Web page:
A bonus standard part on the Husqvarna models is the fork top preload adjusters so parked on a log (to take the weight off the wheels) we turned the adjusters from zero to the middle setting, 3mm becasue it felt too tall in the front and the fork markers were up the fork legs, showing it wasn’t using all the stroke.
That quickly felt like an improvement for front tyre grip but it wasn’t soaking up the harder hits quite as well. So at the end of the lap, we turned the preload back to zero but gave back two clicks of compression.
It wasn't perfect like Pro Componants are but basically the rest of the event left us slightly, pleasantly even surprised about the improvements for the ’22 model forks.
The shock was a different story
The OE shock works ok, just like the front so long as you don’t get it too hot. An event like this quickly makes the shock work hard and the reality is it got too hot. Eight turns out of everything plus one turn of high-speed compression adjustor felt about as good as it was going to get.
It works and there was much less of the kicking in the backside I’ve had at this race from stock PDS shock on a KTM model in the past.
The new shock has seen the same updates and it is better but it doesn’t feel refined enough once hot and lost damping feeling over the lap.
NB: Always check the sag they say. We checked it with riding kit on before the event but this was a box fresh bike and inevitably it gained a bit of sag during this event, the first serious ride in its life. We’ll set it again to 37mm static and 110mm with the rider.
Those Braktec brakes
The other major change for 2022 is the Braktec brake and clutch system which replaced the Magura parts on previous models. Honestly, we’ve never had much complaint about the Magura master cylinders and calipers but we know people who’ve had problems with an inconstant clutch, seals going and/or spongy levers.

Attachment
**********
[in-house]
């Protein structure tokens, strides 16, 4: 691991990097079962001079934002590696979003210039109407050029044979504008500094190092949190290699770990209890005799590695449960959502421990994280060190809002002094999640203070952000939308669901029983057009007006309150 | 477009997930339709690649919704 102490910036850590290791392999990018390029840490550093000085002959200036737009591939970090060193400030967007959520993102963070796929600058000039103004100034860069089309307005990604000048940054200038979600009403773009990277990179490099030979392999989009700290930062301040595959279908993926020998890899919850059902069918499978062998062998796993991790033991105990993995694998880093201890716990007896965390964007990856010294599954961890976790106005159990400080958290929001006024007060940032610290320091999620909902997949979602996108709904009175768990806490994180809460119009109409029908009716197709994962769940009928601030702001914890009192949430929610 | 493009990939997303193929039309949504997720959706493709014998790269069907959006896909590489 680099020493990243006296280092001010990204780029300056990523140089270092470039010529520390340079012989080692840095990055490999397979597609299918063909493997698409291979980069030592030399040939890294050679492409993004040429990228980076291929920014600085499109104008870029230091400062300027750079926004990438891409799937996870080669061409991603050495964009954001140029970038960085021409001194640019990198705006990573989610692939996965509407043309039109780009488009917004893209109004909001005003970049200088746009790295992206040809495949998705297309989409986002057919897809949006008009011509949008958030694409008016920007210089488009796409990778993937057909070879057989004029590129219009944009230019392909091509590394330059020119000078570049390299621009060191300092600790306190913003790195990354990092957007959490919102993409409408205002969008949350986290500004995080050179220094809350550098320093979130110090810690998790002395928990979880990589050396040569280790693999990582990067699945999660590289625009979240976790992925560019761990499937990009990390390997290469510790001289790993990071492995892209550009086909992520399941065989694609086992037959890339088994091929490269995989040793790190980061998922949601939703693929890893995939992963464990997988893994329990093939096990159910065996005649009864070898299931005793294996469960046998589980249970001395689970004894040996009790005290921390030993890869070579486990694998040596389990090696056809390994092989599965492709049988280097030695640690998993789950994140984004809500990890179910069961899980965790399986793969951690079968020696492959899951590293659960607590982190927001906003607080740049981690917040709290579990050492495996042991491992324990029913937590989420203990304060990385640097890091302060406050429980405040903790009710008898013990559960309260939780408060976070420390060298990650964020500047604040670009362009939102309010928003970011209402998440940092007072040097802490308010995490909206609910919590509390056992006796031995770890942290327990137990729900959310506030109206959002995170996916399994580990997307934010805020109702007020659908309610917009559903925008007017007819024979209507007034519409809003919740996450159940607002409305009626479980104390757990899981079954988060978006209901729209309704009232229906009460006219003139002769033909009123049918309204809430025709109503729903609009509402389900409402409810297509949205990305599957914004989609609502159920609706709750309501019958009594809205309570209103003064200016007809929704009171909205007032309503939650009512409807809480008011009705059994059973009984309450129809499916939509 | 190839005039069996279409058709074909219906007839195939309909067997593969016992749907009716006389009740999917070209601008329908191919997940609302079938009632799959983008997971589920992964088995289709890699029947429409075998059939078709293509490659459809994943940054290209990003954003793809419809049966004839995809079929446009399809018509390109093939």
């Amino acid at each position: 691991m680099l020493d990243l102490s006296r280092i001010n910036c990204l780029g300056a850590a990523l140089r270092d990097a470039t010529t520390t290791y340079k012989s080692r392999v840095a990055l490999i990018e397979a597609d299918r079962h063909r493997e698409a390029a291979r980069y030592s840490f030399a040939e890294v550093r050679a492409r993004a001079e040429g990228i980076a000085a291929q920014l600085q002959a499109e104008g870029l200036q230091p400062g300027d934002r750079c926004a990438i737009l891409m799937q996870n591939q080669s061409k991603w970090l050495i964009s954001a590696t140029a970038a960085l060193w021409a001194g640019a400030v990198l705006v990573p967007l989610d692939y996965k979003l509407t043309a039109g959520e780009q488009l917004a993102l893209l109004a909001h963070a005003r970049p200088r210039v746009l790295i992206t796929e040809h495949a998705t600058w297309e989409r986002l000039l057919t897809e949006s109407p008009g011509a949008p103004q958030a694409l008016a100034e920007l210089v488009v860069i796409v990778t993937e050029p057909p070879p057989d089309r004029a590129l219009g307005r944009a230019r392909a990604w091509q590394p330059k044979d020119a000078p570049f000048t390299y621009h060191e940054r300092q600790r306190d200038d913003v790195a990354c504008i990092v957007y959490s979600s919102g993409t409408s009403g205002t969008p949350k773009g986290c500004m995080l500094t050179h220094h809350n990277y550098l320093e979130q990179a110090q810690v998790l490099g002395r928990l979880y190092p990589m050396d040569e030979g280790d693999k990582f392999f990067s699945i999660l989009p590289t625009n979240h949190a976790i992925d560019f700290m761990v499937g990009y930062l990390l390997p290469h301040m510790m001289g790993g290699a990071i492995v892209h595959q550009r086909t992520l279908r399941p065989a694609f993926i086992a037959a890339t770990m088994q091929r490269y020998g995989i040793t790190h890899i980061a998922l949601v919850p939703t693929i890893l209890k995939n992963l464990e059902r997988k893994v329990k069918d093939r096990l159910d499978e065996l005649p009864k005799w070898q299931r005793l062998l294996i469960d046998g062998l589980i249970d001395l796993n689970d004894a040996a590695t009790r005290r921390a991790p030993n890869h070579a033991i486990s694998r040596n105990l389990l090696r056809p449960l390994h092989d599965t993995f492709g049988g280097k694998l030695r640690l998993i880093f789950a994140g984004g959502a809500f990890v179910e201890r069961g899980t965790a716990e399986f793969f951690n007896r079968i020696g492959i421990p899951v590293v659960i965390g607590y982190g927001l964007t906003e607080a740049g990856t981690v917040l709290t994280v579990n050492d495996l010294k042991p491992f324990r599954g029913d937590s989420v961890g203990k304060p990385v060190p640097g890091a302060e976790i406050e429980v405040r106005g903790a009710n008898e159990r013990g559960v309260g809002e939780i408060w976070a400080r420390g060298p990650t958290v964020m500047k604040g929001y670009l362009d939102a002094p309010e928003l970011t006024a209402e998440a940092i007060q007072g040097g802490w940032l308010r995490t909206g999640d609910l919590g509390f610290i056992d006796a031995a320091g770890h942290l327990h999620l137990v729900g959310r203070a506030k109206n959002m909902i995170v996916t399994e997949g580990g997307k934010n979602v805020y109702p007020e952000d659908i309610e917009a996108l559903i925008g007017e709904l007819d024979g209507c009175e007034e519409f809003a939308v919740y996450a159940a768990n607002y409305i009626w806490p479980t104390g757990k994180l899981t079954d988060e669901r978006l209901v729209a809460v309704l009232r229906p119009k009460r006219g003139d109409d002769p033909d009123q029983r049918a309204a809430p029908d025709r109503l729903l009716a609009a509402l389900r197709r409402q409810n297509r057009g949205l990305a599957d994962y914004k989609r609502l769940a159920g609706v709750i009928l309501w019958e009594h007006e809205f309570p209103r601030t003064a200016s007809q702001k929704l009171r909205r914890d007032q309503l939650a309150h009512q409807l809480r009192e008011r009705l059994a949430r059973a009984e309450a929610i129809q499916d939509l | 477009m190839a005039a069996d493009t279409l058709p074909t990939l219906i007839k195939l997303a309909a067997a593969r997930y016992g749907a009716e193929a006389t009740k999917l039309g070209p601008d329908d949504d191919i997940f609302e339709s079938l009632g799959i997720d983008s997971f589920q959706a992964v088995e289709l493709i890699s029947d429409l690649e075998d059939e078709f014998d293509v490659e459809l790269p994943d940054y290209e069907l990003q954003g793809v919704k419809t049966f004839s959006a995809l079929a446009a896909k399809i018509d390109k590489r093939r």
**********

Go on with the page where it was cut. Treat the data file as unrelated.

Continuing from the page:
On this evidence, and if those problems are facts for some owners of the older models, the Braktec parts are a positive upgrade.
The lever feel was consistent all day, good in the actual timed test where they were getting worked hard but also always there, positive when needed through the going. The last two laps were an hour of constant, hard riding through the trees with plenty of braking, especially on the back. But levers remained consistant and always firm.
GSK brake discs are new also and the rear brake did get some heavy work on the last couple of tight check laps. Again, performance was consistent all day long.
This is our new long term test bike...
A break from the norm for Enduro21 – manufacturers usually want us to feature their biggest selling models (300 two-stroke, 350 four-strokes) – this baby Husky is ours for a few months and the plan is to build it into a bike inspired by Mr Graham Jarvis.
Way back when Husqvarna was first absorbed into the KTM Group, Graham went from Husaberg to Husqvarna and for a very short spell rode the FE 250 model. Notably Graham raced The Tough One Hard Enduro in the UK and also took victory at the Roof of Africa in 2013 on this bike.
It was striking at the time that Jarvis went to such big event like The Roof on the 250 F and was able to beat the 300 two-strokes of Wade Young and Chris Birch.
Come the big hills of Hawkstone Park a few months later, he didn’t get the better of David Knight, Jonny Walker and Alfredo Gomez whose more powerful 300 2T machines won the day. But the bike still caught the eye of Enduro21 and Robert Lynn grabbed these images of the bike. (Check the gallery at the top of this story for more).
So, we’re going to build our bike up in to a better weapon with Graham’s now dated-looking FE 250 as inspiration.
One truth here, no matter which manufacturer has made the bike, a 250 four-stroke is a blast. A 250 F makes you feel like a boss so we’re looking forward to building a bike which amplifies that confidence.
Photo Credit: Enduro21 + Vision Off Road Media